Ukrainian-Russian war: Vladimir Putin’s atrocities justify prosecution, but how to put him in the dock? — Martin McLaughlin

An unreasonably provoked war is fueled by Putin and Putin alone. He rejected all attempts to end the conflict and demonstrated a bloodthirstiness that defies any reasonable intervention.

After more than three weeks, it seems like the only way to end this is to get him convicted of many atrocities. US President Joe Biden called Putin a war criminal, and Foreign Secretary Liz Truss said there was “very, very strong” evidence of war crimes being committed in Ukraine.

She added: “Ultimately the International Criminal Court has to decide who is a war criminal and who is not, and we have to present the evidence.”

This may be true, but even getting to the stage of prosecution against Putin is far from easy.

Prosecutors are notoriously difficult to prove intent to commit war crimes – of the 45 people charged by the ICC, 10 were convicted. The burden of proof in the Court of Public Opinion is significantly lower than in The Hague, and time-consuming preparatory work is required, such as verification of video evidence.

However, in this case, the evidence is not the main stumbling block. It is hard to imagine how Putin’s brazen encroachment on the sovereignty and territorial integrity of Ukraine cannot be qualified as a war crime. This was clear back in 2014.

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Last weekend, Vladimir Putin attended a concert marking the eighth anniversary of Russia’s annexation of Crimea. Photo: Sergey Guneev/AFP/Getty

The daily atrocities committed in besieged Mariupol and elsewhere have changed the rules of the game. Russia’s targets were a maternity hospital, a shopping center and a theater where children took refuge. Both actions, individually and together, only strengthen the case against Putin and clarify the argument that he has violated the very foundations of the world’s legal order.

ICC Chief Prosecutor Karim Khan QC said there are reasonable grounds to believe that war crimes and crimes against humanity were committed in Ukraine, and this was in the last week of February, long before the wave of devastating attacks on civilian targets. across the country.

Geoffrey Robertson QC, a prominent human rights lawyer, has since argued that Mr Khan and his team “would have no difficulty in arguing that the invasion of Ukraine was an act of aggression, given its scale and the appalling consequences of death and destruction.” “.

He added: “The prosecutor will only need to name evidence of these facts: a Ukrainian government minister, several victims who witnessed or were injured during the bombings, and transcripts of Putin’s own public speeches. There will be enough photographic evidence to provide evidence.”

The ICC, which is already gathering evidence on the ground in Ukraine, must then determine whether Russia’s actions are consistent with the crimes it is prosecuting, namely: war crimes, genocide, crimes against humanity and the crime of aggression. The fact that 41 countries have referred cases of Russian atrocities in Ukraine to the ICC provides additional momentum and resources for this task.

The last offence, taken by the court four years ago, is perhaps the most important. It authorizes it to take action against the planning, preparation and execution by a State, military or political leader of “an act of aggression which, by its nature, gravity and scope, constitutes a clear violation of the Charter of the United Nations.”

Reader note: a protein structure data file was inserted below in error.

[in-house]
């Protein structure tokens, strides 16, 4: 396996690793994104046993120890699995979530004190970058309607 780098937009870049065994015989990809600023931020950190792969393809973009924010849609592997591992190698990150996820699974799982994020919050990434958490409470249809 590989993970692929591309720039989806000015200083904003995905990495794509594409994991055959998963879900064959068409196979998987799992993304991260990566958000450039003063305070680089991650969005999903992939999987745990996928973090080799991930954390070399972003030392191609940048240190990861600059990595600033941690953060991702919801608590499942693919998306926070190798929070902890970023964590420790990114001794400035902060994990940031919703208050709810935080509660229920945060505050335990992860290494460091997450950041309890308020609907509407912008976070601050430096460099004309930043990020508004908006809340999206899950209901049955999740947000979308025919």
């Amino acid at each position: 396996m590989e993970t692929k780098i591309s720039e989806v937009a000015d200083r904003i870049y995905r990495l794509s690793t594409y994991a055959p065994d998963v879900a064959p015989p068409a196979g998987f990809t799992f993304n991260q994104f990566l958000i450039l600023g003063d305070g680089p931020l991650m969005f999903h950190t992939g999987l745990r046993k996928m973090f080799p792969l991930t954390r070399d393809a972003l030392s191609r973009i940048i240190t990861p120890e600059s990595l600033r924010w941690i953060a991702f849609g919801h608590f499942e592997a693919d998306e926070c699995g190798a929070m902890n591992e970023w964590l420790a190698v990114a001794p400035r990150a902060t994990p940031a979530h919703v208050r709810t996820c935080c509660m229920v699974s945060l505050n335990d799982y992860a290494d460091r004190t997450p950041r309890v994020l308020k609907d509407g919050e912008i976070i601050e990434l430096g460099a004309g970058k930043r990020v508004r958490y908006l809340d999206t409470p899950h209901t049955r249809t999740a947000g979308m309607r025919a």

Notably, Putin himself would be directly open to being prosecuted for crimes of aggression – the ICC specifies that the crime only applies to senior leaders who “exercise control” or “direct the political or military activities of the state.”

The problem, however, is how to square the circle. Russia may have signed the Rome Statute governing the ICC in 2000, but has never ratified the membership agreement. Meanwhile, six years ago, he formally withdrew his signature from the founding act, a day after a court released a report classifying the Russian annexation of Crimea as an occupation.

This is a difficulty, although not an insurmountable one – the ICC has the right to exercise jurisdiction over Ukraine, and anyone suspected of having committed offenses in this territory, regardless of their nationality, can therefore investigate the activities of Russian commanders waging war in Ukraine, and, according to idea, Putin himself.

A more serious problem is the fact that Russia is a permanent member of the UN Security Council and will be able to veto if and when the Council goes to court.

The fact remains that the ICC may try to hold Putin accountable for other war crimes, but the question is how it will do so in practice. The Court has never tried anyone in absentia, and the Rome Statute explicitly rejects such a possibility.

For Putin to appear in The Hague, Russia would have to extradite him or arrest him in a foreign state that signed the treaty. At present, none of the scenarios looks likely.

There are other scenarios in the game. Ukraine has already filed a lawsuit against Russia in the International Court of Justice, but this is not a criminal court.

The most interesting proposal is the idea of ​​a special international tribunal tasked with investigating Putin. The idea, backed by former prime ministers Gordon Brown and Sir John Major, is a way to overcome a loophole in the law that limits the jurisdiction of the ICC.

This is a bold and long-awaited idea. However, this is also hampered by an obvious problem: how to detain Putin and physically put him in the dock. Until this issue is resolved, bloodshed and suffering will continue.

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